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In Search Of The Stag

Over the last few weeks I've been doing some research for my latest book and I've noticed that a certain character keeps cropping up, sometimes in the most unexpected of places. The stag, long associated with the British countryside, has been making his presence felt in the fictional world as well.

I'd been vaguely aware of the mythological stories about Herne the Hunter leading the Wild Hunt, through The Dark is Rising but didn't really give him too much thought until I started watching Robin of Sherwood as an adult. In this series, Herne is a semi-mythological figure, embodied in the physical form of a man, but with an unexplained power. He is central to the plot of the series, being both guide and mentor to Robin and his men.

The Open University set us an exercise to look at a range of multimedia on a certain topic that interested us and this seemed to present the perfect opportunity to do some research about Herne and about stags in general that might provide opportunities to link to Herne in some way. If I could do this, it would give me a common thread running throughout all the books.

My starting point was the Channel 4 Time Team Documentary about Doggerland, as I wanted to use this ancient landscape as the backdrop to the main part of the children's book I'm writing. This confirmed that not only were there stags in Doggerland, but also that they had played some kind of role in the religious life of the community.

Researching Herne as a mythological figure led me to Gwyn ap Nudd, another alleged leader of the Wild Hunt. He'd found his way into another novel I'd written earlier in the series, but the idea of the stag running through all the books now seemed to be something more achievable.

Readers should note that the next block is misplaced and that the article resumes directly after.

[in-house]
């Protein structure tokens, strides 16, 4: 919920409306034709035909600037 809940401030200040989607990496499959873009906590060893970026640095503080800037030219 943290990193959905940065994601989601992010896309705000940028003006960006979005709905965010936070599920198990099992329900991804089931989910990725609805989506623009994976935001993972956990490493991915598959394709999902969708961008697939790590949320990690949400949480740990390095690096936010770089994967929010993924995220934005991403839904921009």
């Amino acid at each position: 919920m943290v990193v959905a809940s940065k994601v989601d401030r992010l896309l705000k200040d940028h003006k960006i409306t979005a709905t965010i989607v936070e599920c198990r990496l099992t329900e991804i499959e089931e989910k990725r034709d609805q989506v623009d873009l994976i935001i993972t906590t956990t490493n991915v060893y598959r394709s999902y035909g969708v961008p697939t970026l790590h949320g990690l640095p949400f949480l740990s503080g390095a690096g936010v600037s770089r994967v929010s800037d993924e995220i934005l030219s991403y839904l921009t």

I also knew that I needed links with William Blake if I could find them, so after a visit to the Blake exhibition at the Tate, I started doing some research into Blake's artwork, to see if there was any link there that might be of use to me. There wasn't much, but I found this one of 'Jacques and the Wounded Stag' which was an illustration from As You Like It. Ostensibly, there is no link to anything useful for my purposes, but as always with Blake, I decided that it was worth pursuing further, as there was usually something unexpected to discover in his work. Sure enough, a Google search turned up the snippet of information I needed to link the picture and I was one step closer to having all the information I needed.

However, the last multimedia research was done on location at Sutton Hoo. I'd been up there with my youngest son as we go to their 'Little Hoo-ligans' toddler group every month and as it was rather wet, we'd been directed into the Exhibition Hall to do a treasure hunt in there, looking for different artefacts that were on display. In the course of this, we'd got chatting to one of the volunteer guides about the Raedwald artwork that hangs above the exhibition and he was showing us pictures in his guidebook that were close up shots of Raedwald's sword and sceptre. On the top of a sceptre was what the guidebook described as a model of a stag. I'd already decided that I wanted to use Raedwald and Sutton Hoo as a location later in the series and now I had my link!

For someone whose first recourse when in search of knowledge, has always been the written word (as a child it was books in the local library, these days, Google is my best friend) this was an interesting exercise to complete. Using a variety of media to research and inspire has given me the missing links I needed for my narrative to make sense and means I have a much more visual sense of where the action takes place and what the landscape might have been like. I obviously don't have to stick to this, but at least it's somewhere to start.

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